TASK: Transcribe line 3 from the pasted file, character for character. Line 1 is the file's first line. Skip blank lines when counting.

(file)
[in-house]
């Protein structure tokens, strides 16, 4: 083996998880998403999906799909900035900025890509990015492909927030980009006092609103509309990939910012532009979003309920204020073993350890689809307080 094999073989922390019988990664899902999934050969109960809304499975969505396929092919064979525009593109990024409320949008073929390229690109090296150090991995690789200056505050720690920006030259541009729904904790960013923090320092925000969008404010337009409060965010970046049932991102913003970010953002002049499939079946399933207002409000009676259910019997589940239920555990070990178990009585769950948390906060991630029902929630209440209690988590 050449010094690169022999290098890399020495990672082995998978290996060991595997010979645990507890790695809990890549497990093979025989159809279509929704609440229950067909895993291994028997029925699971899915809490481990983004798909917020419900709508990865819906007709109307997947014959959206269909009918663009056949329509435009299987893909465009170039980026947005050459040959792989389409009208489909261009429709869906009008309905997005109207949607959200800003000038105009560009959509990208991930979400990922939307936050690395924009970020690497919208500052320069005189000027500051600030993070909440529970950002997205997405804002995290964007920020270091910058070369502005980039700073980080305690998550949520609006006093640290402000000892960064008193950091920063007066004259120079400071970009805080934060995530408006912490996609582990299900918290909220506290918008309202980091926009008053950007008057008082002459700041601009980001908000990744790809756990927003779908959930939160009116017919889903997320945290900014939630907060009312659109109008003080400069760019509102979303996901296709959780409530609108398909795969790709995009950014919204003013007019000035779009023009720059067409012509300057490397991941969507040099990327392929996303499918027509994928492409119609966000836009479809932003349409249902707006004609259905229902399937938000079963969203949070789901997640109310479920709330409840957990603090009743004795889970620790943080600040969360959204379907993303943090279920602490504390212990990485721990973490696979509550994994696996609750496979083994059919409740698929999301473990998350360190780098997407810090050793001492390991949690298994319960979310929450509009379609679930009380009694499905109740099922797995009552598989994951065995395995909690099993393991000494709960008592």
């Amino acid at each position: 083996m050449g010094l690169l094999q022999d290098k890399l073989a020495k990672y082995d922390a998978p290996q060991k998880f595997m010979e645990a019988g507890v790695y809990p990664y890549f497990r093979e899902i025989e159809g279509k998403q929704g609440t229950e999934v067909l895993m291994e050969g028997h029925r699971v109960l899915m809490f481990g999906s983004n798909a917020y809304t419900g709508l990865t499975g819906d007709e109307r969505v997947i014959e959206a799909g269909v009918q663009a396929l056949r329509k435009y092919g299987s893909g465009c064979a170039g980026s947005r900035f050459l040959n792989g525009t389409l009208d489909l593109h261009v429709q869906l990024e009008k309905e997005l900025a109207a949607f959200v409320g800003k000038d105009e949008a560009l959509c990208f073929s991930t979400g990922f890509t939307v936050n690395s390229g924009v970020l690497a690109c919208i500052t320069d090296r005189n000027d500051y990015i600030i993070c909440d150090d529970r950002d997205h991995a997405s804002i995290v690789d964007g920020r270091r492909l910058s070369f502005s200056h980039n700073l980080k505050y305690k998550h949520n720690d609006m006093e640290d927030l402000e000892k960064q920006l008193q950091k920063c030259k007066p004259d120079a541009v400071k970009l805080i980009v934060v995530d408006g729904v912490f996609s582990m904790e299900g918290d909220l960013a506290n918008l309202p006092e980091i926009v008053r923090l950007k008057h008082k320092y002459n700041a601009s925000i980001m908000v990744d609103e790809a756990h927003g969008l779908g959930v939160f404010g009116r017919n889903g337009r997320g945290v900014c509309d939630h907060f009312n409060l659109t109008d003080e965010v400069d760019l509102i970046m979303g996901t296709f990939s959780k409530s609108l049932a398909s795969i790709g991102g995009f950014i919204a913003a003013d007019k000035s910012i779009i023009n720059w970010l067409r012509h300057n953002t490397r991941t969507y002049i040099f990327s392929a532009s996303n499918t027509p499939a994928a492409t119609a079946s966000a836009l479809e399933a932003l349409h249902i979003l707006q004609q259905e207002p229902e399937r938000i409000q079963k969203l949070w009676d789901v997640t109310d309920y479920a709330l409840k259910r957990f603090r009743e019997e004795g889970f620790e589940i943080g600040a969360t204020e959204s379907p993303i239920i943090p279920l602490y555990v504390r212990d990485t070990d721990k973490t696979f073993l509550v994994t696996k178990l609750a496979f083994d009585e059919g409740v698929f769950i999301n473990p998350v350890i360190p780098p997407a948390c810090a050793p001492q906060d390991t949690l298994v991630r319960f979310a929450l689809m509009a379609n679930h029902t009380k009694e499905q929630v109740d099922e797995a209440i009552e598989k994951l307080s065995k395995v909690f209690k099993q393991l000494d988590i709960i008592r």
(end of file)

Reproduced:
């Amino acid at each position: 083996m050449g010094l690169l094999q022999d290098k890399l073989a020495k990672y082995d922390a998978p290996q060991k998880f595997m010979e645990a019988g507890v790695y809990p990664y890549f497990r093979e899902i025989e159809g279509k998403q929704g609440t229950e999934v067909l895993m291994e050969g028997h029925r699971v109960l899915m809490f481990g999906s983004n798909a917020y809304t419900g709508l990865t499975g819906d007709e109307r969505v997947i014959e959206a799909g269909v009918q663009a396929l056949r329509k435009y092919g299987s893909g465009c064979a170039g980026s947005r900035f050459l040959n792989g525009t389409l009208d489909l593109h261009v429709q869906l990024e009008k309905e997005l900025a109207a949607f959200v409320g800003k000038d105009e949008a560009l959509c990208f073929s991930t979400g990922f890509t939307v936050n690395s390229g924009v970020l690497a690109c919208i500052t320069d090296r005189n000027d500051y990015i600030i993070c909440d150090d529970r950002d997205h991995a997405s804002i995290v690789d964007g920020r270091r492909l910058s070369f502005s200056h980039n700073l980080k505050y305690k998550h949520n720690d609006m006093e640290d927030l402000e000892k960064q920006l008193q950091k920063c030259k007066p004259d120079a541009v400071k970009l805080i980009v934060v995530d408006g729904v912490f996609s582990m904790e299900g918290d909220l960013a506290n918008l309202p006092e980091i926009v008053r923090l950007k008057h008082k320092y002459n700041a601009s925000i980001m908000v990744d609103e790809a756990h927003g969008l779908g959930v939160f404010g009116r017919n889903g337009r997320g945290v900014c509309d939630h907060f009312n409060l659109t109008d003080e965010v400069d760019l509102i970046m979303g996901t296709f990939s959780k409530s609108l049932a398909s795969i790709g991102g995009f950014i919204a913003a003013d007019k000035s910012i779009i023009n720059w970010l067409r012509h300057n953002t490397r991941t969507y002049i040099f990327s392929a532009s996303n499918t027509p499939a994928a492409t119609a079946s966000a836009l479809e399933a932003l349409h249902i979003l707006q004609q259905e207002p229902e399937r938000i409000q079963k969203l949070w009676d789901v997640t109310d309920y479920a709330l409840k259910r957990f603090r009743e019997e004795g889970f620790e589940i943080g600040a969360t204020e959204s379907p993303i239920i943090p279920l602490y555990v504390r212990d990485t070990d721990k973490t696979f073993l509550v994994t696996k178990l609750a496979f083994d009585e059919g409740v698929f769950i999301n473990p998350v350890i360190p780098p997407a948390c810090a050793p001492q906060d390991t949690l298994v991630r319960f979310a929450l689809m509009a379609n679930h029902t009380k009694e499905q929630v109740d099922e797995a209440i009552e598989k994951l307080s065995k395995v909690f209690k099993q393991l000494d988590i709960i008592r």